They succeeded fairly quickly as my brother takes to people about as well as British Home Secretary Jacqui Smith takes to answering questions about her husband's taste in pornos.

We left Luxembourg train station on a TGV train heading to Paris on Monday afternoon and made it to Gare de l'Est in slightly more than 2 hours. I had booked a hotel in the area near Jardin Luxembourg on the south side of the river Seine and after staying in a hostel it seemed like a chateau.

My brother seems to have this notable ability to act as a magnet for weirdos. He was approached by one particular nutter who seemed to admire his aggression and made some gorilla motions while using both his hands to indicate on himself that my brother had huge nuts. And the guy who was in the middle of the subway train with a bag full of the type of stuffed dolls you win at carnivals. He had characters ranging from Superman to Homer Simpson and was performing a play with them. Unfortunately my French is too poor to understand the storyline between Homer and Pokemon.

We walked around and hit the normal tourist areas for a couple days and I even (for some reason) took them to the one tourist area I have always avoided. The area between Sacre Coeur and Montmarte is particularly seedy. I never get used to seeing sex shops next to the post office.

On a positive note I did have the best pizza I have ever had outside of America. I highly recommend Cafe di Roma on the Champs-Elysees although to eat on that road one must apparently be prepared to part with €14.20 for a 1 liter bottle of Pepsi. On a plus note they did give us some ice for free.

We eventually got tired of the bad weather and headed to the airport early for the 2100 flight to Birmingham on FlyBe.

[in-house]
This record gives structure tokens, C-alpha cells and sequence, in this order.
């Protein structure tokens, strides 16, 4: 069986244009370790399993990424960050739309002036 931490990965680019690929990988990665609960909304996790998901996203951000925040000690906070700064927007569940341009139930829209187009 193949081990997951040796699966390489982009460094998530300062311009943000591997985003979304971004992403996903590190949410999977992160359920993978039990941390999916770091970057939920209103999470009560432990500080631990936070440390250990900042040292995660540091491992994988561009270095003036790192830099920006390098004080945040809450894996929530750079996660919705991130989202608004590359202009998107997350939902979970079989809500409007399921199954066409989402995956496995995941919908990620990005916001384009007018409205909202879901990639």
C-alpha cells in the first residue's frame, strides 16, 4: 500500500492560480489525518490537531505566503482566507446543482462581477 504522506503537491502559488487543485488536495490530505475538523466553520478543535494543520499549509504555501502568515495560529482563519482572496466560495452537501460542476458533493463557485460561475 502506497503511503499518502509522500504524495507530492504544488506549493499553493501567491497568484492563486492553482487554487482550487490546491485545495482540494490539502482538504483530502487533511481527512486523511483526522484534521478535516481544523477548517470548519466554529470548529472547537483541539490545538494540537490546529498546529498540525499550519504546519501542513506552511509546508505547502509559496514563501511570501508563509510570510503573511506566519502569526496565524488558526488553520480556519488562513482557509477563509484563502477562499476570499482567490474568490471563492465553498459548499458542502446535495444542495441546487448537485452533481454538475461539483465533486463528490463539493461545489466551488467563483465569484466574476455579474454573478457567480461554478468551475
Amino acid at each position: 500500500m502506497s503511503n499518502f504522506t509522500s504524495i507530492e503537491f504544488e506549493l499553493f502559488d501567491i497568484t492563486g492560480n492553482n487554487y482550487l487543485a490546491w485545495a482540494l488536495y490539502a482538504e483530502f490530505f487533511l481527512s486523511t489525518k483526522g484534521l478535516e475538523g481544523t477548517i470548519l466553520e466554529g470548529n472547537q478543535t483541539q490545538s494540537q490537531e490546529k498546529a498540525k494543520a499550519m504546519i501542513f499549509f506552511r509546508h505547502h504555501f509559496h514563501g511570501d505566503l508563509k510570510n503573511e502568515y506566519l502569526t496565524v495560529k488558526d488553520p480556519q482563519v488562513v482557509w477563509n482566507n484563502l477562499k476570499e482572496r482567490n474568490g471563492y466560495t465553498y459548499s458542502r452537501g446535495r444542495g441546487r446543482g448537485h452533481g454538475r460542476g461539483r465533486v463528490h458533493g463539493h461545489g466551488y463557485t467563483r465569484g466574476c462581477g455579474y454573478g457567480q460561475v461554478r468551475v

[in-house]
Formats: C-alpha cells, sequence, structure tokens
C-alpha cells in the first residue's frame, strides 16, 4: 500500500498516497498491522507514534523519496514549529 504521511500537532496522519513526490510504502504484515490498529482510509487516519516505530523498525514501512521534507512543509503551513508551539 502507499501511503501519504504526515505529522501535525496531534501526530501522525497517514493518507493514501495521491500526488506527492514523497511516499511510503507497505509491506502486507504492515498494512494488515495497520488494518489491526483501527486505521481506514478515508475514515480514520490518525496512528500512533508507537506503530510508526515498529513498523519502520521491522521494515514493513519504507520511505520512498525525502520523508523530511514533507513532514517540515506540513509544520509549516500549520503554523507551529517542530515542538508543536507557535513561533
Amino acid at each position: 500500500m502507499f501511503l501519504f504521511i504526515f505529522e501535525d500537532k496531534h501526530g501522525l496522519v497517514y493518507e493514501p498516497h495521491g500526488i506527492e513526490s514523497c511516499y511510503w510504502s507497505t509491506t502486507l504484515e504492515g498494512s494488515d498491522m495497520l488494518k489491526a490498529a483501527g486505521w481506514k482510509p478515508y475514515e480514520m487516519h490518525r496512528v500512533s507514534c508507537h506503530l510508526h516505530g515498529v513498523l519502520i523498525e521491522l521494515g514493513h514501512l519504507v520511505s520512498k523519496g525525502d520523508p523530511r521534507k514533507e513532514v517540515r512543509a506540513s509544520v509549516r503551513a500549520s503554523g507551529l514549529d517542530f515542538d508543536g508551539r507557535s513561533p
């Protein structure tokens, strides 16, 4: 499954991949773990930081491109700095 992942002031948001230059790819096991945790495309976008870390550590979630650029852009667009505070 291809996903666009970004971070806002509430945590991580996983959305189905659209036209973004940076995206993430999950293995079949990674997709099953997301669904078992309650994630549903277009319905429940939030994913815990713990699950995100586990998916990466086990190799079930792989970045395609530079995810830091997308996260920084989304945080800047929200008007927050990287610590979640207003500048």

And then I had to deal with the fish incident... Seems there are as many nutters in Birmingham as there is in Paris.

Thursday, March 26, 2009

Something's Fishy!!

I have been away from Birmingham for a few days because my little brother and sister are visiting from America and I took them to Germany, Luxembourg and France.

I was planning to write about that tonight until one of the weirdest things to ever happen to me occurred today.

First off I must tell you that I have been borrowing a friends car for a month or so while I have been trying to get finance for a new car. It is a decent beater that gets us from A to B and helps me to stay true my American heritage and remain free from utilizing public transport.

So last night my wife picked the 3 of us up from Birmingham airport and when I kicked her out of the driver's seat I smelled a faint odor. Or at least I think I did. I didn't pay much attention to it as it was that faint. Maybe my wife had a tuna fish sandwich before she picked us up.

So today I had an appointment at Barclays in Small Heath and when my brother, sister and I got in the car I smelled a stronger smell of fish but thought that maybe it was the surrounding area. We drove over to Barclays and they stayed in the car while I was jerked around in Barclays. When I came back outside and opened the driver's side door the smell overpowered me. It smelled worse than 8 cans of shark shit.

I quickly came to the conclusion that there was some dead animal inside the car or in the engine bay. It smelled like fish but it had to be a rat because there are some serious sized rats around here and I am no where near any water.

So we pop the hood and find this...

Yes, indeed that is a 10" gutted silver fish sitting on the manifold of a Vauxhall.

I have no idea how it got there. I called up the guy I am borrowing the car from and he confirmed that I have the only key to the car. There is no spare key. So just how this now half cooked fish got there will be a mystery that is probably never solved.